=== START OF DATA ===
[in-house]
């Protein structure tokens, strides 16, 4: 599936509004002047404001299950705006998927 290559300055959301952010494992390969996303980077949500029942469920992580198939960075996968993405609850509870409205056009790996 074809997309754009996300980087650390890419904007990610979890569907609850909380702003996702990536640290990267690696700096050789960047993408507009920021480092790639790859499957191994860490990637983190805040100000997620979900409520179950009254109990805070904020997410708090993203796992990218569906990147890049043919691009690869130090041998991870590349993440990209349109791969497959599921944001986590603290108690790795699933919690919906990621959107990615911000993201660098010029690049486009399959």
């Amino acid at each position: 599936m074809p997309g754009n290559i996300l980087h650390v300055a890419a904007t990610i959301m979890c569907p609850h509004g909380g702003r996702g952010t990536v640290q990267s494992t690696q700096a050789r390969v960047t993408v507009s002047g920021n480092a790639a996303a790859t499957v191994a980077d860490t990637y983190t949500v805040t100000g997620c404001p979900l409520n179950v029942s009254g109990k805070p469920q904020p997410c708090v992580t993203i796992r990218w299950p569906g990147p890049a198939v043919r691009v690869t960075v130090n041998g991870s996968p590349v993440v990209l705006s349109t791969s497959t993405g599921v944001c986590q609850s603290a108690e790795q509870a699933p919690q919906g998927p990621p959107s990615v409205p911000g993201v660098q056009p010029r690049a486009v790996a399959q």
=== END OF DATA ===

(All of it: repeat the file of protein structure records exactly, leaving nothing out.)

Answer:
[in-house]
């Protein structure tokens, strides 16, 4: 599936509004002047404001299950705006998927 290559300055959301952010494992390969996303980077949500029942469920992580198939960075996968993405609850509870409205056009790996 074809997309754009996300980087650390890419904007990610979890569907609850909380702003996702990536640290990267690696700096050789960047993408507009920021480092790639790859499957191994860490990637983190805040100000997620979900409520179950009254109990805070904020997410708090993203796992990218569906990147890049043919691009690869130090041998991870590349993440990209349109791969497959599921944001986590603290108690790795699933919690919906990621959107990615911000993201660098010029690049486009399959």
């Amino acid at each position: 599936m074809p997309g754009n290559i996300l980087h650390v300055a890419a904007t990610i959301m979890c569907p609850h509004g909380g702003r996702g952010t990536v640290q990267s494992t690696q700096a050789r390969v960047t993408v507009s002047g920021n480092a790639a996303a790859t499957v191994a980077d860490t990637y983190t949500v805040t100000g997620c404001p979900l409520n179950v029942s009254g109990k805070p469920q904020p997410c708090v992580t993203i796992r990218w299950p569906g990147p890049a198939v043919r691009v690869t960075v130090n041998g991870s996968p590349v993440v990209l705006s349109t791969s497959t993405g599921v944001c986590q609850s603290a108690e790795q509870a699933p919690q919906g998927p990621p959107s990615v409205p911000g993201v660098q056009p010029r690049a486009v790996a399959q």